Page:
The ‘good news, bad news’ set up is often used in jokes. But apart from humor, I bet that almost all of us have at some point been asked by someone the above question when they were about to tell us something. I hate being asked it and would much prefer the person just tell me in whatever order they like.
But apparently the order can matter in how we evaluate the experience and leaving it up to the giver of the news may not be in our interest.
In a series of experiments, the psychologists found that recipients of bad news overwhelmingly want to hear that bad news first, while news-givers prefer to deliver good news first. If news-givers can put themselves in the recipient’s shoes, or if they’re pushed to consider how to make the recipient feel better, then they might be willing to give news like recipients want them to. Otherwise, a mismatch is almost inevitable.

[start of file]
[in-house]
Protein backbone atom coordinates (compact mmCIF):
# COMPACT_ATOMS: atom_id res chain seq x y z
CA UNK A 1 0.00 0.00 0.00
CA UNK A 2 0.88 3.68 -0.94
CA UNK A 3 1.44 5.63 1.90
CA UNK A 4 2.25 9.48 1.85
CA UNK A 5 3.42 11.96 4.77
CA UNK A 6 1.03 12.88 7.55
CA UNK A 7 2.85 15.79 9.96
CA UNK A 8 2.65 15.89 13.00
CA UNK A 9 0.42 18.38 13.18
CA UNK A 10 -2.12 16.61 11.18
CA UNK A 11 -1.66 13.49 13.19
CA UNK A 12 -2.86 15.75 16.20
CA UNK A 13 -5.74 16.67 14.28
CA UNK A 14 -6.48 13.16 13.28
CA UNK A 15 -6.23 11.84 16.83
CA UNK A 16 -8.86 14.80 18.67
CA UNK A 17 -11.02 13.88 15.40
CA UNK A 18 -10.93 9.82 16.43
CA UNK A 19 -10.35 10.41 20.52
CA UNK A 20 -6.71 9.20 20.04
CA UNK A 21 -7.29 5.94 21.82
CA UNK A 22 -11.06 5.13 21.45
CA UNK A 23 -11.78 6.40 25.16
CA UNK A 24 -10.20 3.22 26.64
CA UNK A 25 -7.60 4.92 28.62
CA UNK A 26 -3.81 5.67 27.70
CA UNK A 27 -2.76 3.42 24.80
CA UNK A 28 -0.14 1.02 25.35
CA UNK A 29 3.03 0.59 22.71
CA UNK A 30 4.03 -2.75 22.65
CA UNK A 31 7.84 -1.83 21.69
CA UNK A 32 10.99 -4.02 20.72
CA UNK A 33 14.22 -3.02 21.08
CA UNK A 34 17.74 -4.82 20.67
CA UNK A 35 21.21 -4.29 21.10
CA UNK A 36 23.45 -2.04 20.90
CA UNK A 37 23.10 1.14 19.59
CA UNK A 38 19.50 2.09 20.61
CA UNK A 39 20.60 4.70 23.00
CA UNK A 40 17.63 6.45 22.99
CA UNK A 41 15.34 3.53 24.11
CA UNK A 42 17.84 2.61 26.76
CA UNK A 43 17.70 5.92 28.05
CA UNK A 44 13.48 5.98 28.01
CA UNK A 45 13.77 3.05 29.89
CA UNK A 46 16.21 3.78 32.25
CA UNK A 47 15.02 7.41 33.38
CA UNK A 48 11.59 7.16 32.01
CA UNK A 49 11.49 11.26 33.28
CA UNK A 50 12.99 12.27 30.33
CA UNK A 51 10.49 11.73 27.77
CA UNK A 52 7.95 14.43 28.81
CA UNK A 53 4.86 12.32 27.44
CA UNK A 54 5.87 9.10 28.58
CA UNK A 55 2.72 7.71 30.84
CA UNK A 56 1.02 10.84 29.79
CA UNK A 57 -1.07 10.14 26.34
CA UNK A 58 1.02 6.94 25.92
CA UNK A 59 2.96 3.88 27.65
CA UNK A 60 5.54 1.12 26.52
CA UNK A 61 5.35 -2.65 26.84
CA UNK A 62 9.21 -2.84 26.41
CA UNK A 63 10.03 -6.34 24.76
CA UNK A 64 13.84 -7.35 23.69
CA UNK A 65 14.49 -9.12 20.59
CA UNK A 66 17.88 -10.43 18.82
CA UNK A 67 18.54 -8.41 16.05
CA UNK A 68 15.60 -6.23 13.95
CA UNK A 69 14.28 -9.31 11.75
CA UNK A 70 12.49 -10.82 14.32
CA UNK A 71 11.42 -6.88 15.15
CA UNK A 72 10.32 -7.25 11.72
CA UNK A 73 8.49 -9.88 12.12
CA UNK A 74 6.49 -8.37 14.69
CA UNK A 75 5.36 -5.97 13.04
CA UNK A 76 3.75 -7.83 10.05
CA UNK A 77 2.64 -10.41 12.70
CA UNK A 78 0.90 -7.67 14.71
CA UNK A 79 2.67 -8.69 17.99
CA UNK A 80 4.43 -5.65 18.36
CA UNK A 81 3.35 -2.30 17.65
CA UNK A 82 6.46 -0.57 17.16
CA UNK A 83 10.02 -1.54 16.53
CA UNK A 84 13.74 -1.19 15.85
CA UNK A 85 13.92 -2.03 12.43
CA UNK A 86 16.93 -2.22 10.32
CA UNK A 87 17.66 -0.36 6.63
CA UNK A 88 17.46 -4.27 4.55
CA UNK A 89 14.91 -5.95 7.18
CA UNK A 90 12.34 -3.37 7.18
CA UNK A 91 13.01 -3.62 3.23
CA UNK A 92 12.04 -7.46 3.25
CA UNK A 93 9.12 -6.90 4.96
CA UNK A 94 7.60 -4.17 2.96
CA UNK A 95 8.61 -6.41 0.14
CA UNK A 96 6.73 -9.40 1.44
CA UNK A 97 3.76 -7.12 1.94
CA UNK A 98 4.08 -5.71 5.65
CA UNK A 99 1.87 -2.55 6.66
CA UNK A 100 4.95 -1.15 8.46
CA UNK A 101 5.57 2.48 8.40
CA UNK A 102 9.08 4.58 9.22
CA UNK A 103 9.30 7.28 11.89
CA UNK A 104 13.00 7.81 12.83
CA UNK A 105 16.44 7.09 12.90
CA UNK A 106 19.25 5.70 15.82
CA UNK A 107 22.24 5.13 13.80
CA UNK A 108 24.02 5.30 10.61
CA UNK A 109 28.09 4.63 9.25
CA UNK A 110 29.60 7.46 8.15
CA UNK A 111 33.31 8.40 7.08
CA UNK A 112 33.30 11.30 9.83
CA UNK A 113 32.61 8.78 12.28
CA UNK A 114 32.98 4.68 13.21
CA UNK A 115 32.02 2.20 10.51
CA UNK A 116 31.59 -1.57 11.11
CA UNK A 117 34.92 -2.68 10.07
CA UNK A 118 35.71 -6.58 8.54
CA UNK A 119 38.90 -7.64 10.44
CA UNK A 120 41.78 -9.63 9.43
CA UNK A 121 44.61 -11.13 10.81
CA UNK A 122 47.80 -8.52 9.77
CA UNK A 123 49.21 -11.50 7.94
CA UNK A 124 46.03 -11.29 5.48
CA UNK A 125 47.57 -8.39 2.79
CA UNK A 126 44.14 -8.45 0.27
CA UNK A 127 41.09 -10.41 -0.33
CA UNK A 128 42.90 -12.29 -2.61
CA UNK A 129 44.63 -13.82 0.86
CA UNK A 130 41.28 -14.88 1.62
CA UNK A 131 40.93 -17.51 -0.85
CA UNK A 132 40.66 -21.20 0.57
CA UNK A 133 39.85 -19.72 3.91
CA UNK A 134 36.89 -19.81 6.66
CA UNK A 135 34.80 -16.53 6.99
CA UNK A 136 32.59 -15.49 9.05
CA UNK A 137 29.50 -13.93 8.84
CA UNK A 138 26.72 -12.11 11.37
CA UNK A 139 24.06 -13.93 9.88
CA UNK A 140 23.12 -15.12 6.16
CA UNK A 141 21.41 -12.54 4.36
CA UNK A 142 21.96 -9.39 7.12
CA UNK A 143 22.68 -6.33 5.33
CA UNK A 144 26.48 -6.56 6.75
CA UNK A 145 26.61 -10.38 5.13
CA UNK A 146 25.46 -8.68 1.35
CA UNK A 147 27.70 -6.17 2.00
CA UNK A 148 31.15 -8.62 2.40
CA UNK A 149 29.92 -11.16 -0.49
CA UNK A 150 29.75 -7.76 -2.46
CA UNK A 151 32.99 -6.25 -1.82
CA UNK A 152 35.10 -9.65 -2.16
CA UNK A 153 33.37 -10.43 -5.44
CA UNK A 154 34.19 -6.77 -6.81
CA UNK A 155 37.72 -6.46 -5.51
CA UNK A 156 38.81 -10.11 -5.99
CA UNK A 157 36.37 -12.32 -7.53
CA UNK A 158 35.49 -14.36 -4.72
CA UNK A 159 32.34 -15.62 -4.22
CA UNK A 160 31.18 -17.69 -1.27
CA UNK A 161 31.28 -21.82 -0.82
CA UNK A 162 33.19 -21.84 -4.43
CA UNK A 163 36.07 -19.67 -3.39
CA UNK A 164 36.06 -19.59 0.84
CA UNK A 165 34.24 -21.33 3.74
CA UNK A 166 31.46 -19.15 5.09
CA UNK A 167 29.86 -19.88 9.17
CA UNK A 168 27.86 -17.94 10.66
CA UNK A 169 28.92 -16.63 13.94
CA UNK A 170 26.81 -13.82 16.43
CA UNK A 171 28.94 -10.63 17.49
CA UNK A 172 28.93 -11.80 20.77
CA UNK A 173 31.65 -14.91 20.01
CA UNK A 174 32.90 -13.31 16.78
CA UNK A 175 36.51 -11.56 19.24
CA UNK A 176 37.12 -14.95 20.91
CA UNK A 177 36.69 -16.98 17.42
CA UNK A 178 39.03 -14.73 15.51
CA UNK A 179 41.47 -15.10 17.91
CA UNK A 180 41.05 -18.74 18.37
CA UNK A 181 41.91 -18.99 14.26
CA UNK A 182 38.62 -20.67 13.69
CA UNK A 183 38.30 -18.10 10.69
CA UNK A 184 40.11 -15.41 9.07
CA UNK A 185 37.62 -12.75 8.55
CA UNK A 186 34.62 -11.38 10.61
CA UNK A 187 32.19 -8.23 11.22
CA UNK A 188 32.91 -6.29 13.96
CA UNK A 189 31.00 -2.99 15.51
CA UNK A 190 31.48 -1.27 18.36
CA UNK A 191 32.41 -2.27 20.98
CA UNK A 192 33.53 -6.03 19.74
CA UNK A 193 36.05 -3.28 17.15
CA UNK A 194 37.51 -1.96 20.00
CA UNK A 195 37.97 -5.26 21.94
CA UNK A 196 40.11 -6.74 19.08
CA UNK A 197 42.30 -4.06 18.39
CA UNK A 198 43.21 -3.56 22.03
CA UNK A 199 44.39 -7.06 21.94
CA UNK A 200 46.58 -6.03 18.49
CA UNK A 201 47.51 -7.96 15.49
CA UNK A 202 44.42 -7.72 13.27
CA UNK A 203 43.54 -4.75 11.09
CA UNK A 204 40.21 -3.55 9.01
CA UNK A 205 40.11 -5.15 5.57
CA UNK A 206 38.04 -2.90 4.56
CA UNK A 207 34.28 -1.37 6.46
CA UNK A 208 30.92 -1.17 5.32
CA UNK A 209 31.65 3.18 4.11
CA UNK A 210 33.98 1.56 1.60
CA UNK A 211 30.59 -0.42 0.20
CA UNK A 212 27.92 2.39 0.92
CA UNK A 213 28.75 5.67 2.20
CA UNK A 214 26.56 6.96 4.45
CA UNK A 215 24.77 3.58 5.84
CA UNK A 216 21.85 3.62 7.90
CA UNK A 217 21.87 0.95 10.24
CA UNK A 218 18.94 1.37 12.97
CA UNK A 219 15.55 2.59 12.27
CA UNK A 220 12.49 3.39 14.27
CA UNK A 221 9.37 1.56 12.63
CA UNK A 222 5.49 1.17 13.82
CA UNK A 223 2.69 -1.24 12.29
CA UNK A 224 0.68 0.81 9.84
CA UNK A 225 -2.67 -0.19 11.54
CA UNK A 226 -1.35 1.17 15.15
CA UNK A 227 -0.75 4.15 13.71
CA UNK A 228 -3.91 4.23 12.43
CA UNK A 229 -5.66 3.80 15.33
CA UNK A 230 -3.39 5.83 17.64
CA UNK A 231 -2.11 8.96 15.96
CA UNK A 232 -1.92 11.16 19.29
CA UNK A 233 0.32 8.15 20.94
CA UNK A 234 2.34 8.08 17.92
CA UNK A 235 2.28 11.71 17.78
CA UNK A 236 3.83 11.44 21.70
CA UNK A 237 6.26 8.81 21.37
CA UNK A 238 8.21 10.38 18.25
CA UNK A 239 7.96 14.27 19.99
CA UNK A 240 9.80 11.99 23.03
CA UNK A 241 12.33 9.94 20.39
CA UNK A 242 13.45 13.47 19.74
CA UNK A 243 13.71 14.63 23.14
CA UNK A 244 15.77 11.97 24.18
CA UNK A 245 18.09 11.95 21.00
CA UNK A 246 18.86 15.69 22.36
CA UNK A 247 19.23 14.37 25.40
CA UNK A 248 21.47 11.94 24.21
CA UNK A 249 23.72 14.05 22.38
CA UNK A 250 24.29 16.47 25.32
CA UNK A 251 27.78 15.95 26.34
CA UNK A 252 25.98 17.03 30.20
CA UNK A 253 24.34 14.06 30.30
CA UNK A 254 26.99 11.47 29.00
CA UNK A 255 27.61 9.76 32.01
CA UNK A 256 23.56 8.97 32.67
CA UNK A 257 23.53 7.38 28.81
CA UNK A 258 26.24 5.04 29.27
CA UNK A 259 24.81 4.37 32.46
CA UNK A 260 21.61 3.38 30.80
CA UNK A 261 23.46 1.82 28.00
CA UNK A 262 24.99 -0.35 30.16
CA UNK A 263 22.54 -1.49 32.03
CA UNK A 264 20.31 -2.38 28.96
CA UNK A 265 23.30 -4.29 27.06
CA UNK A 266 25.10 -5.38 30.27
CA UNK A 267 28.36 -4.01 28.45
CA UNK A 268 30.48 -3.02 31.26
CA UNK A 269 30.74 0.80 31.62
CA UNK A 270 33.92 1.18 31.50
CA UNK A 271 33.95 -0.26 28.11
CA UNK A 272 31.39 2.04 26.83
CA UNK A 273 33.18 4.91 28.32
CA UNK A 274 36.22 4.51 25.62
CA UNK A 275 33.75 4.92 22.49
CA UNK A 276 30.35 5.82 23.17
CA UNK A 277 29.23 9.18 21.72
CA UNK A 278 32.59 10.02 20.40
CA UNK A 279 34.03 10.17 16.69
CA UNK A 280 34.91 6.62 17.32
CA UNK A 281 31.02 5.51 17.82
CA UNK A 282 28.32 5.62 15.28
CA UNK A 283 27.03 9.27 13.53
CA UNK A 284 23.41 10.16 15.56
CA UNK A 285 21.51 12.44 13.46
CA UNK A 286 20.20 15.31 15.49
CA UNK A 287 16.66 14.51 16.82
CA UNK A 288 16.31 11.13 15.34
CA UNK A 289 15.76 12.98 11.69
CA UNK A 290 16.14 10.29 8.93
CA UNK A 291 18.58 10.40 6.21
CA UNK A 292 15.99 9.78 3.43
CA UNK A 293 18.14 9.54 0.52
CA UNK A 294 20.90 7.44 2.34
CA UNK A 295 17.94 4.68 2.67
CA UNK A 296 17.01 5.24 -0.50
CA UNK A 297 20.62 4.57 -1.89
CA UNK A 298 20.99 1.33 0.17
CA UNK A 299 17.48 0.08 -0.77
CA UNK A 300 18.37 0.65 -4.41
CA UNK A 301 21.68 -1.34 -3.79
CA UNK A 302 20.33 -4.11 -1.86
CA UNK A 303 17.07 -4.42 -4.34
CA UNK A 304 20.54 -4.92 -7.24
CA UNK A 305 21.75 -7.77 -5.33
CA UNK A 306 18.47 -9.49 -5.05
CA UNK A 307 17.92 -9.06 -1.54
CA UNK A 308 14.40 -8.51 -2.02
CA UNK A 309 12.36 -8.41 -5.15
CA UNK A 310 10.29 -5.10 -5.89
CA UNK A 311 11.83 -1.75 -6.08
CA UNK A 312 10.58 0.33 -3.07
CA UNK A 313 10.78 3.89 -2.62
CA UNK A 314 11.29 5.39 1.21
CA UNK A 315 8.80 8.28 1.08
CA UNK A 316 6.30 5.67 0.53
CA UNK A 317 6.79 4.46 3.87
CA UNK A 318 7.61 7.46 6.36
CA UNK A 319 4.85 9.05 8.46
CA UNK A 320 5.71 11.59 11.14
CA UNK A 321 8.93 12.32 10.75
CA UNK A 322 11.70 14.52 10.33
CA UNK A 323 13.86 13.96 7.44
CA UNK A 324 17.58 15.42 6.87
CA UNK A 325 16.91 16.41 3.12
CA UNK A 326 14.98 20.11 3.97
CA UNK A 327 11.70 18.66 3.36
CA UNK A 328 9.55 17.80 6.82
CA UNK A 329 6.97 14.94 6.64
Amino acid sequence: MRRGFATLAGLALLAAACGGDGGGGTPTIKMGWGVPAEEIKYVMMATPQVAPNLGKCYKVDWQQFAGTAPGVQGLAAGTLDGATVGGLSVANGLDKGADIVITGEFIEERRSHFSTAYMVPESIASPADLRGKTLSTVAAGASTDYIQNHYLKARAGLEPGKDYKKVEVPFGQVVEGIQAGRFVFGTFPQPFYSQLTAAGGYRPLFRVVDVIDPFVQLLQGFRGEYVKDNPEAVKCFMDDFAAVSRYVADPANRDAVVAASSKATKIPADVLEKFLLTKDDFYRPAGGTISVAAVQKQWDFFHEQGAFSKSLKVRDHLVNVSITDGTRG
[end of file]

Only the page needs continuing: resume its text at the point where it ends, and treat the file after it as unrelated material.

That people want to hear bad news first is consistent with other studies that suggest that what people tend to react most strongly to is the trend rather than the average. If the trend is towards the better, that is remembered as a better overall experience than if the trend it towards the worse, even if the average experience is the same. This is true of children who get two types of candy and of how people recall pain experiences.